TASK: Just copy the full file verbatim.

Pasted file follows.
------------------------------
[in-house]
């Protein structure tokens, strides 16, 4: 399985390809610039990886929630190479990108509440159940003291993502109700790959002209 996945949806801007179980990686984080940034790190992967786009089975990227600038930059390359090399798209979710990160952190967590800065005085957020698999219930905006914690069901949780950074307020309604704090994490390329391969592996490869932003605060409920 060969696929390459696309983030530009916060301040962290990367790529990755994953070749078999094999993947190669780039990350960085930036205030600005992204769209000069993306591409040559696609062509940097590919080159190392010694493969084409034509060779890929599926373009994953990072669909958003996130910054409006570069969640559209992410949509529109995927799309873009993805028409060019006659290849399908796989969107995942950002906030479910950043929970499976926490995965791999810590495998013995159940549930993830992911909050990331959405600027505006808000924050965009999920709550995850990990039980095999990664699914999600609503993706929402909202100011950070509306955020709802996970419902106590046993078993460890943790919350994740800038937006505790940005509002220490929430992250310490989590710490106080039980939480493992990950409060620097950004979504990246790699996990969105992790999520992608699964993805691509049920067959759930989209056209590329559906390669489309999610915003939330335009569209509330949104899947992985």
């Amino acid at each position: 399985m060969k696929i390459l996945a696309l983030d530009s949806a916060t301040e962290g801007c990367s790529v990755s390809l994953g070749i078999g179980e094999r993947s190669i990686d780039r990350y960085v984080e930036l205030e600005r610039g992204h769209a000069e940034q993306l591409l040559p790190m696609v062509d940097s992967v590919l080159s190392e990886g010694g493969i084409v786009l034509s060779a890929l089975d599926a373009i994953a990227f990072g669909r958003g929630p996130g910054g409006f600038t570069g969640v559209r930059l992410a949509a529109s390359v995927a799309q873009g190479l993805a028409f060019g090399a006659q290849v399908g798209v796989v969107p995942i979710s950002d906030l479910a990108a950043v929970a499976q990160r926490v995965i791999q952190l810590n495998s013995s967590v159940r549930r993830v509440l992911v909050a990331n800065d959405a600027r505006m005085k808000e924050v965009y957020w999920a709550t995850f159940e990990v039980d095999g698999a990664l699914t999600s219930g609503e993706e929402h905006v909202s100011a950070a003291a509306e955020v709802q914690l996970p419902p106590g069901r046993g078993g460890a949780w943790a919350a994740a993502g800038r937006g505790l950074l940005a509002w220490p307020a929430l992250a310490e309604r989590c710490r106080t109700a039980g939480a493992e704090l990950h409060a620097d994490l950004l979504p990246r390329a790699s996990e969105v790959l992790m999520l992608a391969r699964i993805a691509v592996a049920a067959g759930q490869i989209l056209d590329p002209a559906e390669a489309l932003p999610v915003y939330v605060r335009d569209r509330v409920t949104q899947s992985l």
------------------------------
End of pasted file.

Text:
[in-house]
């Protein structure tokens, strides 16, 4: 399985390809610039990886929630190479990108509440159940003291993502109700790959002209 996945949806801007179980990686984080940034790190992967786009089975990227600038930059390359090399798209979710990160952190967590800065005085957020698999219930905006914690069901949780950074307020309604704090994490390329391969592996490869932003605060409920 060969696929390459696309983030530009916060301040962290990367790529990755994953070749078999094999993947190669780039990350960085930036205030600005992204769209000069993306591409040559696609062509940097590919080159190392010694493969084409034509060779890929599926373009994953990072669909958003996130910054409006570069969640559209992410949509529109995927799309873009993805028409060019006659290849399908796989969107995942950002906030479910950043929970499976926490995965791999810590495998013995159940549930993830992911909050990331959405600027505006808000924050965009999920709550995850990990039980095999990664699914999600609503993706929402909202100011950070509306955020709802996970419902106590046993078993460890943790919350994740800038937006505790940005509002220490929430992250310490989590710490106080039980939480493992990950409060620097950004979504990246790699996990969105992790999520992608699964993805691509049920067959759930989209056209590329559906390669489309999610915003939330335009569209509330949104899947992985």
């Amino acid at each position: 399985m060969k696929i390459l996945a696309l983030d530009s949806a916060t301040e962290g801007c990367s790529v990755s390809l994953g070749i078999g179980e094999r993947s190669i990686d780039r990350y960085v984080e930036l205030e600005r610039g992204h769209a000069e940034q993306l591409l040559p790190m696609v062509d940097s992967v590919l080159s190392e990886g010694g493969i084409v786009l034509s060779a890929l089975d599926a373009i994953a990227f990072g669909r958003g929630p996130g910054g409006f600038t570069g969640v559209r930059l992410a949509a529109s390359v995927a799309q873009g190479l993805a028409f060019g090399a006659q290849v399908g798209v796989v969107p995942i979710s950002d906030l479910a990108a950043v929970a499976q990160r926490v995965i791999q952190l810590n495998s013995s967590v159940r549930r993830v509440l992911v909050a990331n800065d959405a600027r505006m005085k808000e924050v965009y957020w999920a709550t995850f159940e990990v039980d095999g698999a990664l699914t999600s219930g609503e993706e929402h905006v909202s100011a950070a003291a509306e955020v709802q914690l996970p419902p106590g069901r046993g078993g460890a949780w943790a919350a994740a993502g800038r937006g505790l950074l940005a509002w220490p307020a929430l992250a310490e309604r989590c710490r106080t109700a039980g939480a493992e704090l990950h409060a620097d994490l950004l979504p990246r390329a790699s996990e969105v790959l992790m999520l992608a391969r699964i993805a691509v592996a049920a067959g759930q490869i989209l056209d590329p002209a559906e390669a489309l932003p999610v915003y939330v605060r335009d569209r509330v409920t949104q899947s992985l």